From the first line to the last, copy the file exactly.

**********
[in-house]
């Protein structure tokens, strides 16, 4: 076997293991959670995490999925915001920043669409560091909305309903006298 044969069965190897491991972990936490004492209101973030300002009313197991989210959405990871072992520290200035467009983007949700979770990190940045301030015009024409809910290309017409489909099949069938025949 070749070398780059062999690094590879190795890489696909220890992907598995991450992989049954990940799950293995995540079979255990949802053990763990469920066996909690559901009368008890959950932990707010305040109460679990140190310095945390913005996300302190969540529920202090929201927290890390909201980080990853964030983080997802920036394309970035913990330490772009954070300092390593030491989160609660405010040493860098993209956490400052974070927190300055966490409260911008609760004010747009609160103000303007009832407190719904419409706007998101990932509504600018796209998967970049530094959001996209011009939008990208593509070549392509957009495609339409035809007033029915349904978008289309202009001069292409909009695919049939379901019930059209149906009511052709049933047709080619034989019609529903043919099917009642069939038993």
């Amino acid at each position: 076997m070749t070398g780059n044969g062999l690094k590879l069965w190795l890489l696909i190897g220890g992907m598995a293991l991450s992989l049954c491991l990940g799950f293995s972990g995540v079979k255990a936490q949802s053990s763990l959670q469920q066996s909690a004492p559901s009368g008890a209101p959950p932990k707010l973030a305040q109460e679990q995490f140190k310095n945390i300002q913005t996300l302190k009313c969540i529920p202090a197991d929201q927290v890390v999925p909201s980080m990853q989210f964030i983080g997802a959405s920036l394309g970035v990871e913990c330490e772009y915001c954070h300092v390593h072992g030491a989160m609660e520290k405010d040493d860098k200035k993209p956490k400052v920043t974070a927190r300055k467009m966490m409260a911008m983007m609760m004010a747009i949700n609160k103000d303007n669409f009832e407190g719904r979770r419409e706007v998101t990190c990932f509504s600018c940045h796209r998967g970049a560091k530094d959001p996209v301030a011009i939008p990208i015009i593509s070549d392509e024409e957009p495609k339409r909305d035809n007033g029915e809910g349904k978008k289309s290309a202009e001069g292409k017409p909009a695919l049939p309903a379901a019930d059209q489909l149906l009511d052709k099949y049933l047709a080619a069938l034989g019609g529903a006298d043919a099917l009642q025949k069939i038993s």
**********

[in-house]
């Protein structure tokens, strides 16, 4: 076997293991959670995490999925915001920043669409560091909305309903006298 044969069965190897491991972990936490004492209101973030300002009313197991989210959405990871072992520290200035467009983007949700979770990190940045301030015009024409809910290309017409489909099949069938025949 070749070398780059062999690094590879190795890489696909220890992907598995991450992989049954990940799950293995995540079979255990949802053990763990469920066996909690559901009368008890959950932990707010305040109460679990140190310095945390913005996300302190969540529920202090929201927290890390909201980080990853964030983080997802920036394309970035913990330490772009954070300092390593030491989160609660405010040493860098993209956490400052974070927190300055966490409260911008609760004010747009609160103000303007009832407190719904419409706007998101990932509504600018796209998967970049530094959001996209011009939008990208593509070549392509957009495609339409035809007033029915349904978008289309202009001069292409909009695919049939379901019930059209149906009511052709049933047709080619034989019609529903043919099917009642069939038993």
């Amino acid at each position: 076997m070749t070398g780059n044969g062999l690094k590879l069965w190795l890489l696909i190897g220890g992907m598995a293991l991450s992989l049954c491991l990940g799950f293995s972990g995540v079979k255990a936490q949802s053990s763990l959670q469920q066996s909690a004492p559901s009368g008890a209101p959950p932990k707010l973030a305040q109460e679990q995490f140190k310095n945390i300002q913005t996300l302190k009313c969540i529920p202090a197991d929201q927290v890390v999925p909201s980080m990853q989210f964030i983080g997802a959405s920036l394309g970035v990871e913990c330490e772009y915001c954070h300092v390593h072992g030491a989160m609660e520290k405010d040493d860098k200035k993209p956490k400052v920043t974070a927190r300055k467009m966490m409260a911008m983007m609760m004010a747009i949700n609160k103000d303007n669409f009832e407190g719904r979770r419409e706007v998101t990190c990932f509504s600018c940045h796209r998967g970049a560091k530094d959001p996209v301030a011009i939008p990208i015009i593509s070549d392509e024409e957009p495609k339409r909305d035809n007033g029915e809910g349904k978008k289309s290309a202009e001069g292409k017409p909009a695919l049939p309903a379901a019930d059209q489909l149906l009511d052709k099949y049933l047709a080619a069938l034989g019609g529903a006298d043919a099917l009642q025949k069939i038993s």